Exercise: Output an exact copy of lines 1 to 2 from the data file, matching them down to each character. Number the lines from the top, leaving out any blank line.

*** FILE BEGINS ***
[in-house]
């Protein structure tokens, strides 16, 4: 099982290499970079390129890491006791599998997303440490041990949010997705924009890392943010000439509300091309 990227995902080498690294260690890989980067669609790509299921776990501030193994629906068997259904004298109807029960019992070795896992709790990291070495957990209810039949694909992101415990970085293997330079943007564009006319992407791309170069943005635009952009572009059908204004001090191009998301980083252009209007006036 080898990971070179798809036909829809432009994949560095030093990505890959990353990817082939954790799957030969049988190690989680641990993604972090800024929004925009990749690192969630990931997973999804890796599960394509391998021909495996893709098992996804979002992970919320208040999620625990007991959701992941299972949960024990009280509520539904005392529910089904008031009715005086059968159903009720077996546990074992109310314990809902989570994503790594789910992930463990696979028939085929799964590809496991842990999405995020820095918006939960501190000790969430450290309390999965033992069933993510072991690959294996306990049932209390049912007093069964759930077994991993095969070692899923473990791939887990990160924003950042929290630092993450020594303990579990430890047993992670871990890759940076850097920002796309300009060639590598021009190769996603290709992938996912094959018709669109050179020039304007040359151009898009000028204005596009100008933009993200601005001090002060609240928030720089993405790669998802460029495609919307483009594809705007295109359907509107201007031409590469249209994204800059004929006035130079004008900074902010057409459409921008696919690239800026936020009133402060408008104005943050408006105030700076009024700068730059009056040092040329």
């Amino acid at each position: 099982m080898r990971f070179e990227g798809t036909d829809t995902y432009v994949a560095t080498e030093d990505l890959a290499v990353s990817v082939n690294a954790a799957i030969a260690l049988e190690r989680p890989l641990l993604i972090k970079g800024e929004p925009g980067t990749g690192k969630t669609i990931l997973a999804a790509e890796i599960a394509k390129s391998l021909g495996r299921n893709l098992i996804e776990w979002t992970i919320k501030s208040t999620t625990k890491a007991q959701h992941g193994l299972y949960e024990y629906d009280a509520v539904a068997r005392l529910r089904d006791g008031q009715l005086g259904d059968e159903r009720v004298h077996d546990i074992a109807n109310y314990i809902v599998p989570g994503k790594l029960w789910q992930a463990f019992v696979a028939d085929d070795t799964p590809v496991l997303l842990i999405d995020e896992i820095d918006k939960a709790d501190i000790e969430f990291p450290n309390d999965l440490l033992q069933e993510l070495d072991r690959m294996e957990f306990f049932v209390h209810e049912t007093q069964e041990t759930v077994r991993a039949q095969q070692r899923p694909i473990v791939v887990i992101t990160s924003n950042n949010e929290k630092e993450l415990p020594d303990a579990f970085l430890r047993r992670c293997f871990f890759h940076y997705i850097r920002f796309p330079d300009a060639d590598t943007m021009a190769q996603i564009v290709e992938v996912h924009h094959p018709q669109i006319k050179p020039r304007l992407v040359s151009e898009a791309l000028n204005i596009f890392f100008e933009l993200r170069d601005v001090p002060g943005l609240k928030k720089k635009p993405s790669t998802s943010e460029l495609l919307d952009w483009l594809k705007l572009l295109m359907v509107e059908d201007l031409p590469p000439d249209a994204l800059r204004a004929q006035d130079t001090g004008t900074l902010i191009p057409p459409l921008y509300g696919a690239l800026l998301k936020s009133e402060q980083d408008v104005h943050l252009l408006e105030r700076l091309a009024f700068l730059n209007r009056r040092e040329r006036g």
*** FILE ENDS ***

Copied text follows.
[in-house]
């Protein structure tokens, strides 16, 4: 099982290499970079390129890491006791599998997303440490041990949010997705924009890392943010000439509300091309 990227995902080498690294260690890989980067669609790509299921776990501030193994629906068997259904004298109807029960019992070795896992709790990291070495957990209810039949694909992101415990970085293997330079943007564009006319992407791309170069943005635009952009572009059908204004001090191009998301980083252009209007006036 080898990971070179798809036909829809432009994949560095030093990505890959990353990817082939954790799957030969049988190690989680641990993604972090800024929004925009990749690192969630990931997973999804890796599960394509391998021909495996893709098992996804979002992970919320208040999620625990007991959701992941299972949960024990009280509520539904005392529910089904008031009715005086059968159903009720077996546990074992109310314990809902989570994503790594789910992930463990696979028939085929799964590809496991842990999405995020820095918006939960501190000790969430450290309390999965033992069933993510072991690959294996306990049932209390049912007093069964759930077994991993095969070692899923473990791939887990990160924003950042929290630092993450020594303990579990430890047993992670871990890759940076850097920002796309300009060639590598021009190769996603290709992938996912094959018709669109050179020039304007040359151009898009000028204005596009100008933009993200601005001090002060609240928030720089993405790669998802460029495609919307483009594809705007295109359907509107201007031409590469249209994204800059004929006035130079004008900074902010057409459409921008696919690239800026936020009133402060408008104005943050408006105030700076009024700068730059009056040092040329």